ArtsAutosBooksBusinessEducationEntertainmentFamilyFashionFoodGamesGenderHealthHolidaysHomeHubPagesPersonal FinancePetsPoliticsReligionSportsTechnologyTravel

Garage Floor Epoxy - Epoxy Like The Pros

Updated on July 28, 2013

What does it really take to get a good epoxy coated garage floor that will last for years, look like a dealer’s showroom, and not chip, fade, or peel away after a few years? Well, the answer isn’t always what most people want to hear. It takes work and quality products. It’s the reason why most people who know what it takes for a good epoxy floor hire a professional instead of tackling a project like this by themselves.

The market has been flooded lately with epoxy floor kits that promise the above but in reality leave a lot of people unhappy with the initial results or become disappointed when it starts to fail a few years later. Many of these kits won’t protect your surface from hot tire marks or chips from dropping something on the floor. While these kits have upgraded from the concrete paint of yesterday to actual epoxy paints, they are still lacking in many steps and required processes for a quality, professional looking job. While they do serve a purpose for some people, my aim here is to educate you on epoxy coatings and what a professional job and product actually entails.

grinding the concrete surface in preparation for epoxy
grinding the concrete surface in preparation for epoxy | Source
Filling and repairing cracks
Filling and repairing cracks | Source

Concrete Floor Preparation

The proper preparation of your concrete floor is the most important part of any epoxy coating. Most people don’t realize the amount of work that must go into this. If this part is not done correctly, failure of the floor is almost certainly guaranteed. The first step is to determine that you don’t have a moisture problem. If water vapors from the soil underneath are coming through, it will cause most epoxies to delaminate. Once moisture is ruled out, all oils and contaminants must be removed with a quality degreaser. A floor buffer with the proper nylon pad is the best way to do this.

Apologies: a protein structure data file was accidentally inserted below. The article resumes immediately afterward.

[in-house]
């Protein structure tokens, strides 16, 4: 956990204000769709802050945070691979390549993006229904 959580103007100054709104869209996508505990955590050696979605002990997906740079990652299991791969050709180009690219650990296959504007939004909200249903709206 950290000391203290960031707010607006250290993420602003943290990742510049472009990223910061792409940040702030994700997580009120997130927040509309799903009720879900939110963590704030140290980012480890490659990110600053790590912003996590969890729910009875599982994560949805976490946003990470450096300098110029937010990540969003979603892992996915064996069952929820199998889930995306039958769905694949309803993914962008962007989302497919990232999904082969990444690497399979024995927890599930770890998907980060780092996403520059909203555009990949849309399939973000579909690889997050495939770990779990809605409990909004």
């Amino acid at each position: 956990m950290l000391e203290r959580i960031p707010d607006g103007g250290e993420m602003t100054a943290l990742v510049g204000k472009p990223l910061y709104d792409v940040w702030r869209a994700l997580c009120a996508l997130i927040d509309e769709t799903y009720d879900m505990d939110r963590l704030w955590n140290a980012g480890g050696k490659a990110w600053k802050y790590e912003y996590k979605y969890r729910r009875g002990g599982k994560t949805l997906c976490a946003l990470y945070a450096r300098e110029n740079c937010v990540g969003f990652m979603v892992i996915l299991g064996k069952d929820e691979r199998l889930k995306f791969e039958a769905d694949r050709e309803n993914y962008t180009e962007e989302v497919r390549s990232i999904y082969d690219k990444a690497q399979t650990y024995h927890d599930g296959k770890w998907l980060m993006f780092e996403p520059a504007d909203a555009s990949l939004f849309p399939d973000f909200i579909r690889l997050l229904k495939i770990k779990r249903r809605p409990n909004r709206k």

After proper cleaning the next step is the preparation of the actual surface of the concrete. The pores of the concrete must be exposed in order for epoxy to properly adhere to it. If the surface is too smooth or has any type of sealer on it, it will not bond properly and will peal or bubble sometime afterwards. Acid etching is one way to achieve this; however the preferred method for the best bond is to grind the surface of the concrete. The grinding exposes all the surface pores and cracks that might need repairing as well as smooth’s any trowel marks or high spots in the concrete. Power wash to remove the remaining dust in the pores and you are ready to patch any surface cracks that need attention.

Epoxy prime coat application.
Epoxy prime coat application. | Source
Color flake application
Color flake application | Source
Applying clear epoxy or polyurethane topcoat.
Applying clear epoxy or polyurethane topcoat. | Source

Epoxy Floor Application

This is where the home kits just don’t measure up to a good epoxy coating. They are usually done in two steps where a professional job takes five. The first step in the application process is to apply an epoxy primer coat. This is usually a clear epoxy and provides the best bond to the concrete. With some good quality products it will also provide a moisture barrier to eliminate any moisture problems that could occur later with the foundation. Next, a colored epoxy coat is applied along with color flakes to full refusal. When that has cured, the remaining flakes are scraped then swept up from the floor.